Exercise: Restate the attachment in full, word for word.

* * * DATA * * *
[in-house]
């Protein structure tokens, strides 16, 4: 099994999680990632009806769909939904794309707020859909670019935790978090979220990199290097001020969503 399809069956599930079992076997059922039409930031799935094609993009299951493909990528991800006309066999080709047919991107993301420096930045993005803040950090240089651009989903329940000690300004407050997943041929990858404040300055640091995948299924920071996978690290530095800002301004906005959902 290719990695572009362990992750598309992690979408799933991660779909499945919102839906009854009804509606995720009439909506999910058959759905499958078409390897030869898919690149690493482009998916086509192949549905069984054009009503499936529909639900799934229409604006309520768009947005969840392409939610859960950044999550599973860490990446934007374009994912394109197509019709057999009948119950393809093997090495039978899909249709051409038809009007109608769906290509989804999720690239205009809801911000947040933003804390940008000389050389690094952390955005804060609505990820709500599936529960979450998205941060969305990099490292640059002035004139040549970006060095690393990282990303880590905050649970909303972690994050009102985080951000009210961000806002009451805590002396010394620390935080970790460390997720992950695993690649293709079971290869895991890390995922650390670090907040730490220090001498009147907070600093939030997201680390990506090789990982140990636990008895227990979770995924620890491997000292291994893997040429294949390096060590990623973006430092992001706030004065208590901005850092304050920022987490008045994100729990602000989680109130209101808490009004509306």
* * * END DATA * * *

[in-house]
């Protein structure tokens, strides 16, 4: 099994999680990632009806769909939904794309707020859909670019935790978090979220990199290097001020969503 399809069956599930079992076997059922039409930031799935094609993009299951493909990528991800006309066999080709047919991107993301420096930045993005803040950090240089651009989903329940000690300004407050997943041929990858404040300055640091995948299924920071996978690290530095800002301004906005959902 290719990695572009362990992750598309992690979408799933991660779909499945919102839906009854009804509606995720009439909506999910058959759905499958078409390897030869898919690149690493482009998916086509192949549905069984054009009503499936529909639900799934229409604006309520768009947005969840392409939610859960950044999550599973860490990446934007374009994912394109197509019709057999009948119950393809093997090495039978899909249709051409038809009007109608769906290509989804999720690239205009809801911000947040933003804390940008000389050389690094952390955005804060609505990820709500599936529960979450998205941060969305990099490292640059002035004139040549970006060095690393990282990303880590905050649970909303972690994050009102985080951000009210961000806002009451805590002396010394620390935080970790460390997720992950695993690649293709079971290869895991890390995922650390670090907040730490220090001498009147907070600093939030997201680390990506090789990982140990636990008895227990979770995924620890491997000292291994893997040429294949390096060590990623973006430092992001706030004065208590901005850092304050920022987490008045994100729990602000989680109130209101808490009004509306």